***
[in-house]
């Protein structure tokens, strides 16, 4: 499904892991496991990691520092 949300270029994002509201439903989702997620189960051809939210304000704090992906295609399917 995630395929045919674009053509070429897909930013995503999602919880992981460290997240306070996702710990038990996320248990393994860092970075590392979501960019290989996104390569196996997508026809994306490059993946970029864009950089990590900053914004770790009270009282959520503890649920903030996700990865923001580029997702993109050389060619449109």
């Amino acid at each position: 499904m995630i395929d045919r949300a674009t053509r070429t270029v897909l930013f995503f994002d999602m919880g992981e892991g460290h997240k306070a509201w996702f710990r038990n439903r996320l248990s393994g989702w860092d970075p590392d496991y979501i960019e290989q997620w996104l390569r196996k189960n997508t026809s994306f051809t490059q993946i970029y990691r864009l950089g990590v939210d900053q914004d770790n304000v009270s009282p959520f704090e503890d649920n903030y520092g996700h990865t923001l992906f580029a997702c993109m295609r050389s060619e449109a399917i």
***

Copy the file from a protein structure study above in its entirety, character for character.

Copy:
[in-house]
């Protein structure tokens, strides 16, 4: 499904892991496991990691520092 949300270029994002509201439903989702997620189960051809939210304000704090992906295609399917 995630395929045919674009053509070429897909930013995503999602919880992981460290997240306070996702710990038990996320248990393994860092970075590392979501960019290989996104390569196996997508026809994306490059993946970029864009950089990590900053914004770790009270009282959520503890649920903030996700990865923001580029997702993109050389060619449109």
């Amino acid at each position: 499904m995630i395929d045919r949300a674009t053509r070429t270029v897909l930013f995503f994002d999602m919880g992981e892991g460290h997240k306070a509201w996702f710990r038990n439903r996320l248990s393994g989702w860092d970075p590392d496991y979501i960019e290989q997620w996104l390569r196996k189960n997508t026809s994306f051809t490059q993946i970029y990691r864009l950089g990590v939210d900053q914004d770790n304000v009270s009282p959520f704090e503890d649920n903030y520092g996700h990865t923001l992906f580029a997702c993109m295609r050389s060619e449109a399917i």